The other aspect which will definitely hinder China is the lack of a meaningful industrial / corporate structure. A simple example will prove this point – if you compare India’s financial markets & the banking industry; the wealth of experience in these businesses which exists in India is far superior to China. India’s financial systems closely mirror western counterparts and as a result domain expertise built locally is universally applicable – both in the financial markets of the US as well as Europe.
A factory approach will possibly work in China — limited engagements such as large QA teams may be successful. But it is doubtful whether large software endeavors will really succeed in China without the underlying political and social factors being addressed effectively.
One certainly assumes that in the mean-time, Indian service providers will innovate their business models (for e.g. moving their pricing structure from a cost-plus to a value-minus, or a profit-sharing structure), move much higher on the technology ladder and keep at least 5 years of a lead over China.
Most of India’s software industry is pretty unimaginative, and I am pretty sure China can do what India can do in that area.
India hasn’t shown ANY imagination in high tech yet.
India’s offshore services model evolved out of certain unique circumstances. The imagination shown by the industry was more in process innovations (such as getting global delivery models right), rather than delivering high technology IP, because the microcosm that is needed for technology innovation was completely missing. Just as water finds the path of least resistance, early-day entrepreneurs started with on-site body placements and innovated toward the off-shore model. What every one takes for granted today – that IT work can be done offshore – came about after a lot of initial skepticism, customer resistance and cultural blind spots were overcome. These entreps took large risks and big bets; they had the gumption to forsake what could easily have been a comfortable life for them in the US (which undoubtedly – was the path taken by a lot of your readers here.)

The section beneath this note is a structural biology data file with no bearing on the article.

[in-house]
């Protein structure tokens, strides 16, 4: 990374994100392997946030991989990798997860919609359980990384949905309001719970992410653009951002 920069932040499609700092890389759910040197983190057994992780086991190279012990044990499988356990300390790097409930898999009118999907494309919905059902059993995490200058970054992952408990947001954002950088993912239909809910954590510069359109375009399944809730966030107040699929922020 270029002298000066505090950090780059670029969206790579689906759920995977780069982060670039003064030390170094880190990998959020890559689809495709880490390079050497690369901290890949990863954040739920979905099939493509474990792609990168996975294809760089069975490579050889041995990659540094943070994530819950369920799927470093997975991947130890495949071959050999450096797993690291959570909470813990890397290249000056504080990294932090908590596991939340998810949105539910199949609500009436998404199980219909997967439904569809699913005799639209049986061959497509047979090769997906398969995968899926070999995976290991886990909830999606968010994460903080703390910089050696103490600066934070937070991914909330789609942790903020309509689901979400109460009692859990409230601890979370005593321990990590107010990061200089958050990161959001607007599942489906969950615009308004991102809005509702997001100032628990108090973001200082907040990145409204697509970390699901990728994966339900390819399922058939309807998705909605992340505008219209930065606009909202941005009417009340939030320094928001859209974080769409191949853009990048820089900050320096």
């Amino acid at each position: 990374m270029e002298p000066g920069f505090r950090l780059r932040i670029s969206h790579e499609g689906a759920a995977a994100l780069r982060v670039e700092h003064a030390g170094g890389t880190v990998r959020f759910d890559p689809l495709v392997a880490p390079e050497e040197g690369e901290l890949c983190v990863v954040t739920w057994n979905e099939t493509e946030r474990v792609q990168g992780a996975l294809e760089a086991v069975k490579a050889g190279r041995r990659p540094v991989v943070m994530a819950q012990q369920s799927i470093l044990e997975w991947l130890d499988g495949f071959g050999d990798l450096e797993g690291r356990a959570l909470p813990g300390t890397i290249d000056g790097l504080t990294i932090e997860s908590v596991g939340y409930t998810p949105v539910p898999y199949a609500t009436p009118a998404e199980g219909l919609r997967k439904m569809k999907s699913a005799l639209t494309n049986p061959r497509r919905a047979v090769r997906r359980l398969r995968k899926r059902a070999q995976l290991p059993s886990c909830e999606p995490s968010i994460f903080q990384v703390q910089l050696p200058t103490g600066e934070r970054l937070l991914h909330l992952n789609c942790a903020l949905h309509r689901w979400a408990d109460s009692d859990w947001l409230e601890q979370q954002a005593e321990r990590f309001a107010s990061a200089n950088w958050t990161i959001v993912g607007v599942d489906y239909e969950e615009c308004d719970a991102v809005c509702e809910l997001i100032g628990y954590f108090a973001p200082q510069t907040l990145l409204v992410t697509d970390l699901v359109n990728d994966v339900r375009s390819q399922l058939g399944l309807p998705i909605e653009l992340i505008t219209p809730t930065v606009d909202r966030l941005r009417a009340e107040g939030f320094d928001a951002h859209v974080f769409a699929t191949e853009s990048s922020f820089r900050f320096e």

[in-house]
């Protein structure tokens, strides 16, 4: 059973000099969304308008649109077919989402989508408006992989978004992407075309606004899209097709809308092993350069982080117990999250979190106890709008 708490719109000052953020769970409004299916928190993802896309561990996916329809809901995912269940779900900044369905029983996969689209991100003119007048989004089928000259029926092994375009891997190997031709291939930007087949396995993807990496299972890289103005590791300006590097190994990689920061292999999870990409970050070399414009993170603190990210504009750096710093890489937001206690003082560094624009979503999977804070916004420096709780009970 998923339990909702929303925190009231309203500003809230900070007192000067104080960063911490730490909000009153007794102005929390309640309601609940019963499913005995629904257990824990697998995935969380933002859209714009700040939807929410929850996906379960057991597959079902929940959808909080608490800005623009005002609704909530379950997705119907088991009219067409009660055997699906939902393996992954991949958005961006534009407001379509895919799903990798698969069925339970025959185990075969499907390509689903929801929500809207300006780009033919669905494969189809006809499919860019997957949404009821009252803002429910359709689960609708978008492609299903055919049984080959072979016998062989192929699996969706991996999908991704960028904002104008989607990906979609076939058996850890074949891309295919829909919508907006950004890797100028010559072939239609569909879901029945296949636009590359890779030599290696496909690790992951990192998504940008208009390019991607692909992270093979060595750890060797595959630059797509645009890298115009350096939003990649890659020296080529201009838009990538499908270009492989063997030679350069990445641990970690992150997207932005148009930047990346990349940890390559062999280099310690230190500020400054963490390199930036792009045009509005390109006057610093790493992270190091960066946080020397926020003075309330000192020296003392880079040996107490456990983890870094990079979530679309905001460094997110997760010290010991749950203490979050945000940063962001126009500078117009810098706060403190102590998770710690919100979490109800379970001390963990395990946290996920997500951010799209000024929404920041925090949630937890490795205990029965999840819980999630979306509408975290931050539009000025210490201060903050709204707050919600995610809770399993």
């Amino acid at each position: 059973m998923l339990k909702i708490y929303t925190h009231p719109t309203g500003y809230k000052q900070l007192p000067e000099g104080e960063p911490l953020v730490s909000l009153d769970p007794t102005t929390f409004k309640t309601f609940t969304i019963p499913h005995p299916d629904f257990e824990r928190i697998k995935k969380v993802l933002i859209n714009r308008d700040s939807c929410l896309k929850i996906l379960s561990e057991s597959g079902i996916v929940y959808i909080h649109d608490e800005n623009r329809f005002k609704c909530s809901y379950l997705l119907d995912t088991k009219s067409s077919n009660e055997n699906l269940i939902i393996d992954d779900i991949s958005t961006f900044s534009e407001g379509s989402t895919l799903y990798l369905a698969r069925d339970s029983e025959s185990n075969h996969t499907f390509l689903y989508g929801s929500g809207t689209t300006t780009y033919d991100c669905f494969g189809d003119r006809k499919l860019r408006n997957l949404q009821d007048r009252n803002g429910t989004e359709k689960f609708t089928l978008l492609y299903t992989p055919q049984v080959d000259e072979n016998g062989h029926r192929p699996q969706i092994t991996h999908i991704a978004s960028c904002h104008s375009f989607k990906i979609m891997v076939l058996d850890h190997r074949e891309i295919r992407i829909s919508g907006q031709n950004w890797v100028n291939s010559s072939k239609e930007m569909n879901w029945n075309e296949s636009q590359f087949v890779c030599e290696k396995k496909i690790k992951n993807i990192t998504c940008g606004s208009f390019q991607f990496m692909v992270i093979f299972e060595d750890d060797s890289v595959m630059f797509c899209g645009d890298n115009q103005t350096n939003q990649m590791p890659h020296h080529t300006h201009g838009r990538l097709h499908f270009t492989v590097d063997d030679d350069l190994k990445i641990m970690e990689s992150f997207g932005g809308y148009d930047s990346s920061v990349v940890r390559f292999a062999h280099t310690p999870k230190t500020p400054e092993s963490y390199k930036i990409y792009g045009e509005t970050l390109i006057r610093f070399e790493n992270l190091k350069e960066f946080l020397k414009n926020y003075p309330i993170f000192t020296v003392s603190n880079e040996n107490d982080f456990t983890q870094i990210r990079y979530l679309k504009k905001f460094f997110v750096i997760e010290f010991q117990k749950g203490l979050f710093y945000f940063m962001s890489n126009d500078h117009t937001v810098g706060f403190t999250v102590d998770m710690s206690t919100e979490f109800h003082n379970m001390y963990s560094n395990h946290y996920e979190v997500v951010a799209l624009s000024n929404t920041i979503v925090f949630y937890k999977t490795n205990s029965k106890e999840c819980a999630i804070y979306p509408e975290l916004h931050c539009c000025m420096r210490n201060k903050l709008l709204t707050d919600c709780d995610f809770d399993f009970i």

Ofcourse, when one looks at every activity with Valley-tinted glasses, one tends to scoff and belittle such business models.
Innovation in technology can take various forms, and India needs innovation that solves its unique set of problems. Although the Indian tech industry has a real long way to go, its current business model so far has certainly attempted to generate large employment – something that is very valuable to India. If you consider IIT KGP’s RSUG (the male contraceptive), thats another innovation best suited to India.
Obviously, the same business models don’t work all the time. For technology innovations a large local market is necessary, which in India is just about beginning to happen. The biggest example of which is the exploding wireless (cellular) market. And Indian companies are grabbing this opportunity with both hands – such as the financial services industry already delivering real-time functionality to customers over mobile hand-sets (i don’t even see companies in the US doing this as aggressively.)